The DRZ and I were now on the same side of the river, an important bit of progress if I hoped to get any farther on the Sibirsky Extreme. Other than the way I’d come, there was only one route out of this valley, a mountain pass to the southeast about twenty miles from where The Hero and I stood next to his ger. Just like the other side, the terrain here was a flooded, muddy, saturated bog.
The Hero saw me checking navigation while I looked up at the pass, so he came and glanced over my shoulder at the GPS. He called out in the direction of the ger, and a moment later his daughter (she of the limited but far better than nothing English skills) came outside into the steady rain that had dogged me for weeks now.
The Hero began to speak then pointed to his small work truck, shaking his head emphatically. He pointed to my motorcycle and again shook his head in the negative. He pointed to his corral where three horses were grazing, and nodded as he pointed in the direction of the pass.
Before the daughter could begin her translation, I knew what was coming. No trucks, no bikes, nothing but horses had been making it out of the valley.
The daughter went on to confirm my suspicion, plus a couple more details. Nothing motorized had made it in or out of this region in almost three weeks, such was the recent rain, flooding and saturation of the valley floor. Horses, camels, or feet, nothing else was feasible. If I hadn’t been self-centered with my own situation, I would’ve taken a long minute to celebrate the occasion in which the ancient ways of these nomads were superior to any mechanized transportation.
When his daughter had finished speaking, The Hero again pointed to the pass, made an X with his arms, again gestured to my bike, and then exhausted the entirety of his English vocabulary. “No.”
I served up my best false grin while nodding my understanding, but behind the smile I was devastated. It had been a massive challenge just to traverse the valley and reach the shore of the river, let alone what I’d put myself through to get across it. I could of course go back the way I’d come, but if I’m honest, I never even considered it.
Sensing my dismay, The Hero spoke to his daughter, who stated, “My father says, do not try. Stay with us for few days. Maybe weather change.”
Oh my. The coziness of their ger. The huggable warmth of their stove. The sweetness of their milk tea. The tastiness of their shashlik. I was still drenched from the neck down, temps were very cold, and I was occasionally shivering. It was absolutely too good to pass up.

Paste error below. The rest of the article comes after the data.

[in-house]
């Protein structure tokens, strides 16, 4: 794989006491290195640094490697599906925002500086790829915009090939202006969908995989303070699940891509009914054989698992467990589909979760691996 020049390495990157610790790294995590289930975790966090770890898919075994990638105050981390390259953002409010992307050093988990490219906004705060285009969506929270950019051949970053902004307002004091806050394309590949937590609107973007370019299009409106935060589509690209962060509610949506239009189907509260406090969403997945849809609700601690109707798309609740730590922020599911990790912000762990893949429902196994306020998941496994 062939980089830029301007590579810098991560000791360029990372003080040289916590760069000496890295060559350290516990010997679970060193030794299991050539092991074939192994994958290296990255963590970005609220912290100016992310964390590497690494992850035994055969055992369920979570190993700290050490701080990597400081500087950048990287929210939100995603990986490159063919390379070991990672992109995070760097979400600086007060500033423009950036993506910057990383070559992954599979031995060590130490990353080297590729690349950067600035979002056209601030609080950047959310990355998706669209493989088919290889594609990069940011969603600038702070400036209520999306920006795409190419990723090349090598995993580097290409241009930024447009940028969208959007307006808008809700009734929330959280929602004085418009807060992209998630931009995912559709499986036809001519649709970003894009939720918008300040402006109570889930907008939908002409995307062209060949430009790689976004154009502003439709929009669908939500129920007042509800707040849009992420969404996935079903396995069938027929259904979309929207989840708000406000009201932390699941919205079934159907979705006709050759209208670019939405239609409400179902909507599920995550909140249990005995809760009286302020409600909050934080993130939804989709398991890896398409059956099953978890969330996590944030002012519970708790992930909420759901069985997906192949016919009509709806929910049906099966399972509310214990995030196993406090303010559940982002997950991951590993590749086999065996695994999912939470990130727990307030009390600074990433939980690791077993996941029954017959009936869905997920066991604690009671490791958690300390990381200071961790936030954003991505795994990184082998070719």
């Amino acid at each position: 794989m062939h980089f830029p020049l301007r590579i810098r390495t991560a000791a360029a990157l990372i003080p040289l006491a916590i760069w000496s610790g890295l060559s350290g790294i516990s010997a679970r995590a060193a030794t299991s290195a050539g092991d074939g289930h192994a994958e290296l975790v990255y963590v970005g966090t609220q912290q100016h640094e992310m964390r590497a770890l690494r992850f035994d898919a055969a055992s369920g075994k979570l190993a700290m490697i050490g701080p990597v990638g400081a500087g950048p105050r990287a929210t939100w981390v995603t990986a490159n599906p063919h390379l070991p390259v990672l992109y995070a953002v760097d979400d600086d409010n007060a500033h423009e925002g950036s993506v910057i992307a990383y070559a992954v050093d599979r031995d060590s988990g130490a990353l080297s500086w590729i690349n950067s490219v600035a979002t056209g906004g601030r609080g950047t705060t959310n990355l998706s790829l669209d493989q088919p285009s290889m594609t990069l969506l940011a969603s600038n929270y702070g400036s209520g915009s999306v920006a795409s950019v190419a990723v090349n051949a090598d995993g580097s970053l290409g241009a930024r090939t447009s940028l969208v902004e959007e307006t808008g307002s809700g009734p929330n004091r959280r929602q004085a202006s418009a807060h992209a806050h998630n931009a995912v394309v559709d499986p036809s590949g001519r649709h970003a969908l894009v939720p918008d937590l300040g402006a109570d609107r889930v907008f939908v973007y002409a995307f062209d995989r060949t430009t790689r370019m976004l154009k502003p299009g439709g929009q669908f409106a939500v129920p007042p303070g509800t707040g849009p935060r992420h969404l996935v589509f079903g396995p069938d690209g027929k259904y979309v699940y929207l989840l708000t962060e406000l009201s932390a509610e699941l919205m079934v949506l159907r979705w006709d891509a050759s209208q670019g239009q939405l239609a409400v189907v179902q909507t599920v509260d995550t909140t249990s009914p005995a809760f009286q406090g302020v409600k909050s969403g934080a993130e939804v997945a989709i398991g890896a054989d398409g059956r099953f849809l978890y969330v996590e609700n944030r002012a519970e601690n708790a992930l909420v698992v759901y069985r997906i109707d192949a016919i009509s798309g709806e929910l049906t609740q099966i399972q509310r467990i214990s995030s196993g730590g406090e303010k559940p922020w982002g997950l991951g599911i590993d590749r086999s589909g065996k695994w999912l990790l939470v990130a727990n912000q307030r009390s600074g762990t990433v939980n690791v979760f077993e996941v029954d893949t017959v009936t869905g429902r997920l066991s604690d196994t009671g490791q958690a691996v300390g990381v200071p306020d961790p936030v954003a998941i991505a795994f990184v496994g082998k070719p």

Except I did.
Unsurprisingly, there was no logic in my decision. These people had already been incredibly hospitable, and I just didn’t want to take advantage of their benevolence, even though I’m certainly the only one who might’ve felt that way.
Furthermore, so far it had taken me four hours to go less than 25 km/15 miles, that just wasn’t enough for a day’s effort. And the elephant in the room of my mind was undeniable; now that they’d told me it was impossible to get out of this boggy valley on the bike, a cocktail of stubbornness, arrogance and persistence demanded that I give it a try.
Speaking to the daughter, I stated my intent to reach the village about 40 miles away. I assured her that if I couldn’t make it, I would be back by evening to accept their generosity. After her translation, The Hero nodded his assent. He understood: no one came to this staggeringly remote corner of Mongolia without a backpack of heavy determination.
Checking the navigation once more, I reckoned it would take three hours to slog the twenty miles up to the pass. Who knew what was beyond that. Knowing I’d be working hard for the next few hours, I chose to postpone the switching out of my soaked baselayers for a bit longer yet. A little body warmth from constant exertion could only help dry them out.
I looked at the daughter, bowed my thanks, and one final time asked her to convey my appreciation to her father. Turning to The Hero, I bowed and shook his hand with both of mine. He smiled warmly in return. Mounting up, firing up, I chugged away through the mud, stealing a glance at them in my mirrors.
Just as with Lady Preggers about twelve hours earlier, a large swell of melancholy collapsed upon me. If I did indeed make it out of the valley, this would be the last time I’d ever see The Hero. And it could never sit well in my heart that I’d be unable to repay his lovely, beautiful humanity.